In Odisho v Bonazzi  VSCA 11, Ms Odisho allegedly suffered a pulmonary emboli due to the negligence of her gynaecologist, Dr Bonazzi. Specifically, Ms Odisho alleged that Dr Bonazzi failed to provide appropriate warning about the side effects of tranexamic acid (which she argued caused the pulmonary emboli). Thromboembolic events are a rare side effect of tranexamic acid.
Doctors have a duty to warn patients of material risks inherent in any proposed treatment. Under Rogers v Whitaker (1992) 175 CLR 497, a risk is "material" if:
- in the particular circumstances, a reasonable person in the patient’s position; or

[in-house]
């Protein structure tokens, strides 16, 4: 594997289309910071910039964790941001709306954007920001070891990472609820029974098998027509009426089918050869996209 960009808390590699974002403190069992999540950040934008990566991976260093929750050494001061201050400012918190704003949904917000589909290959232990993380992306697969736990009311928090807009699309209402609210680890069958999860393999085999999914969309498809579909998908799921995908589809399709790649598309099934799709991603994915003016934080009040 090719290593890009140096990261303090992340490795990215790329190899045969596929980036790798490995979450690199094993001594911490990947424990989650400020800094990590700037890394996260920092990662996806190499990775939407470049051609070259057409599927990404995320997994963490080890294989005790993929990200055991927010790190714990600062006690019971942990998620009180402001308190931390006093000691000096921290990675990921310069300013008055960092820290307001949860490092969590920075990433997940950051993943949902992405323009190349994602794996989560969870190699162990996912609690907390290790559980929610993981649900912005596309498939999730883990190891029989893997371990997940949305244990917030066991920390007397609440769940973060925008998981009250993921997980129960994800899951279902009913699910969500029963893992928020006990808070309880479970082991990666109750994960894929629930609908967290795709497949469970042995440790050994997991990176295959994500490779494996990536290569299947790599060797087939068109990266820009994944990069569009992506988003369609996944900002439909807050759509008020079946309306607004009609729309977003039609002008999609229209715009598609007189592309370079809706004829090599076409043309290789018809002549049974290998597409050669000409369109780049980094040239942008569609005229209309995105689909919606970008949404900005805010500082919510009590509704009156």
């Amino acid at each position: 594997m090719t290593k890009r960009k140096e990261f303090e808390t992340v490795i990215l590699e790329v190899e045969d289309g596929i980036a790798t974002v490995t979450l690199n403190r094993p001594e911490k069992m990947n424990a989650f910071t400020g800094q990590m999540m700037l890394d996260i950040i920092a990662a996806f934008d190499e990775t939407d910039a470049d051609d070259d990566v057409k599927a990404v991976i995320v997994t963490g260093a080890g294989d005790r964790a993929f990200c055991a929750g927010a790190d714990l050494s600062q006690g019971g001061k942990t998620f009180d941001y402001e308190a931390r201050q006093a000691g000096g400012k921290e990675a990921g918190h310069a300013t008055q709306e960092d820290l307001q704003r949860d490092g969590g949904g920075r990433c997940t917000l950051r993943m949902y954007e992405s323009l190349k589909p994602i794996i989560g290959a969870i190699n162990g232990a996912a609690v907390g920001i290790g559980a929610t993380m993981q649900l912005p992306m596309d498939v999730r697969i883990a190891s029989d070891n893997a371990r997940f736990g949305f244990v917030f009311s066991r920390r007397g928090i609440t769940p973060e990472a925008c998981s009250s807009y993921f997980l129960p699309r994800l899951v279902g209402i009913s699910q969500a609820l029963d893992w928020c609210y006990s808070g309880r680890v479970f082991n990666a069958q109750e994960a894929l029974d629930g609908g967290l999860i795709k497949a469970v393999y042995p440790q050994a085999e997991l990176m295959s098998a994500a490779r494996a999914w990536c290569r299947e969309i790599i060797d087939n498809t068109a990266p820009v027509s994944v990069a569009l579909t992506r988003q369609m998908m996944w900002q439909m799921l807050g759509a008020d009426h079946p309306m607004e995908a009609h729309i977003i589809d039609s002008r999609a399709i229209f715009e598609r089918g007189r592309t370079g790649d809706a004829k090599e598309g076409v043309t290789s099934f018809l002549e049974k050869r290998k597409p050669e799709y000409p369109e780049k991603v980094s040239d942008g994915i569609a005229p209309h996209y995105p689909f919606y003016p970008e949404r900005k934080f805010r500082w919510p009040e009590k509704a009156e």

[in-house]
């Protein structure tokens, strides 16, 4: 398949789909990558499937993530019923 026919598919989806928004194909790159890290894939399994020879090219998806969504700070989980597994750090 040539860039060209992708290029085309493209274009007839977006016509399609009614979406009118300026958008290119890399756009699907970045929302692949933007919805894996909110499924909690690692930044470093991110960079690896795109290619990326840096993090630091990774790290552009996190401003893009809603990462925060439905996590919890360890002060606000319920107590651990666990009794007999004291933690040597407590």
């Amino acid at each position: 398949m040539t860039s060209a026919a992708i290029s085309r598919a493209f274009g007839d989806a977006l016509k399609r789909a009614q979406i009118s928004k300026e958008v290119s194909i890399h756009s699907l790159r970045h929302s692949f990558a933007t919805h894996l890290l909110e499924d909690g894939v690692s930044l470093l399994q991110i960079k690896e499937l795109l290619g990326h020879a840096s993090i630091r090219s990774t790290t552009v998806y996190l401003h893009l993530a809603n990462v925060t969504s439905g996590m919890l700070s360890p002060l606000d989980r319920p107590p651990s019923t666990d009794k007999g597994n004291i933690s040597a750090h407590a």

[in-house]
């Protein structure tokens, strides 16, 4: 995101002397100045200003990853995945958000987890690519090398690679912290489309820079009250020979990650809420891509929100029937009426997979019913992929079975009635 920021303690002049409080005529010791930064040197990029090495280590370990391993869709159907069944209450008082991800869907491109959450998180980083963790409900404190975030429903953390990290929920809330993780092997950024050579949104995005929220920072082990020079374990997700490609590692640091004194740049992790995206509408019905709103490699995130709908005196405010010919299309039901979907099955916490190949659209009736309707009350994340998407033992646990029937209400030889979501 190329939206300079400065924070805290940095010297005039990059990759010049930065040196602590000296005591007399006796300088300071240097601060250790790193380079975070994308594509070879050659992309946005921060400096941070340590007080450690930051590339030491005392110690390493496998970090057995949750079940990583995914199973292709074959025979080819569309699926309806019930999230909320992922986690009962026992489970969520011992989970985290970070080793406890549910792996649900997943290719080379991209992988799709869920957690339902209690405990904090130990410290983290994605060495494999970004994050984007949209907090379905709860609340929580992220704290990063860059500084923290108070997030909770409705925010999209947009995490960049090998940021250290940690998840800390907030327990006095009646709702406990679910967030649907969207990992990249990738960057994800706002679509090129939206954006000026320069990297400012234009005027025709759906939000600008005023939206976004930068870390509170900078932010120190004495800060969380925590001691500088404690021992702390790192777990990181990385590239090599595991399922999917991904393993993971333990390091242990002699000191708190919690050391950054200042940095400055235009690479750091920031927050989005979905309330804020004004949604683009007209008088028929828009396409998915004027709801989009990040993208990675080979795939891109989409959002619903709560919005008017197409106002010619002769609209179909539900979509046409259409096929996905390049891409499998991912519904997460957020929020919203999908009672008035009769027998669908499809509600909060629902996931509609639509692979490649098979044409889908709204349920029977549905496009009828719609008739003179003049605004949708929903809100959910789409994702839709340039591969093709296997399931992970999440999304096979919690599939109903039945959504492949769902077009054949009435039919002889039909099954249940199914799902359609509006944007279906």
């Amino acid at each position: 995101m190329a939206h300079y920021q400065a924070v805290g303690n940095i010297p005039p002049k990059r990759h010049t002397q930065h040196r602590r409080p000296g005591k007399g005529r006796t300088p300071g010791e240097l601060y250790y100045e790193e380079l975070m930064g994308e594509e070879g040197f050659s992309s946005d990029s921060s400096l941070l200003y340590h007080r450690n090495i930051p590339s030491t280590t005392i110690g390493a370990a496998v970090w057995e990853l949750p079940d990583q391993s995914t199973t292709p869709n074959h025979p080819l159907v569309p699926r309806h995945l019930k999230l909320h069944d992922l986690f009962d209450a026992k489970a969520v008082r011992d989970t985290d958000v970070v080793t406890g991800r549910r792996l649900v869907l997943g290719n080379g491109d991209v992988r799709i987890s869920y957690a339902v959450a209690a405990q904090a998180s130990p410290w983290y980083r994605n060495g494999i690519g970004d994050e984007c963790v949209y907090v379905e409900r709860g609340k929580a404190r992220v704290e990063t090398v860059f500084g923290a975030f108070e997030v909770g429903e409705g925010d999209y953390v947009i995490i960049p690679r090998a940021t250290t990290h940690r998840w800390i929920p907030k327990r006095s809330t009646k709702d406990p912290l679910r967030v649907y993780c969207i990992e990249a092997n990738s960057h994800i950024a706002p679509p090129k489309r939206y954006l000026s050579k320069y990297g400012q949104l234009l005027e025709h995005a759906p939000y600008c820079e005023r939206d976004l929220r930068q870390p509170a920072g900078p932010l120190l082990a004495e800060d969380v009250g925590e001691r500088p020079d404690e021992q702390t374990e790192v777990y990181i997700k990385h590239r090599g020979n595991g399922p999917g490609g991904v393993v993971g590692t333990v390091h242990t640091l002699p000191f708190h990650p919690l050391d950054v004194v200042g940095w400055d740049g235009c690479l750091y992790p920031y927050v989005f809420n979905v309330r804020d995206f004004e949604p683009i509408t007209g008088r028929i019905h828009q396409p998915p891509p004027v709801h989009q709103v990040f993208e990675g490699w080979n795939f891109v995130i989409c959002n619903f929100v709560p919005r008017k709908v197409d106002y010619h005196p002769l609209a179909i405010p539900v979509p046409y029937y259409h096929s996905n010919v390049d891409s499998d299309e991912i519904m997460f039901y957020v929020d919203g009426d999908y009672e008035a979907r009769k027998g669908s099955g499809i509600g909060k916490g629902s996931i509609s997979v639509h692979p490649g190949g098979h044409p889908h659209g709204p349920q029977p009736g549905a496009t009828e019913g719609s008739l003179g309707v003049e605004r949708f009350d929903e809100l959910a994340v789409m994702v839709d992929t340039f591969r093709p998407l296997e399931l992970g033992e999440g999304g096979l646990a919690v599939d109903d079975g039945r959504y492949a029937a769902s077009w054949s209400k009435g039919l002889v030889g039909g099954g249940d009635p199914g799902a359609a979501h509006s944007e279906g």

- the doctor should reasonably be aware that the particular patient,
would, if warned of that risk, likely attach significance to that risk.
On 18 February 2014, the Court of Appeal dismissed Ms Osisho’s appeal, determining that:
- although Ms Odisho clearly presented as anxious to Dr Bonazzi, the evidence did not indicate circumstances which should reasonably have made Dr Bonazzi aware that (if warned of the risk of thromboembolism) Ms Odisho would likely have attached significance to it;
- of the four treatments available, tranexamic acid was the only viable option and there was no evidence to conclude (on the balance of probabilities) that the risk actually materialised and the treatment caused the pulmonary emboli; and
- Ms Odisho did not establish that, had Dr Bonazzi warned her of the risk, such warning would have made a difference to her decision to accept that treatment.
To read the full case, click here.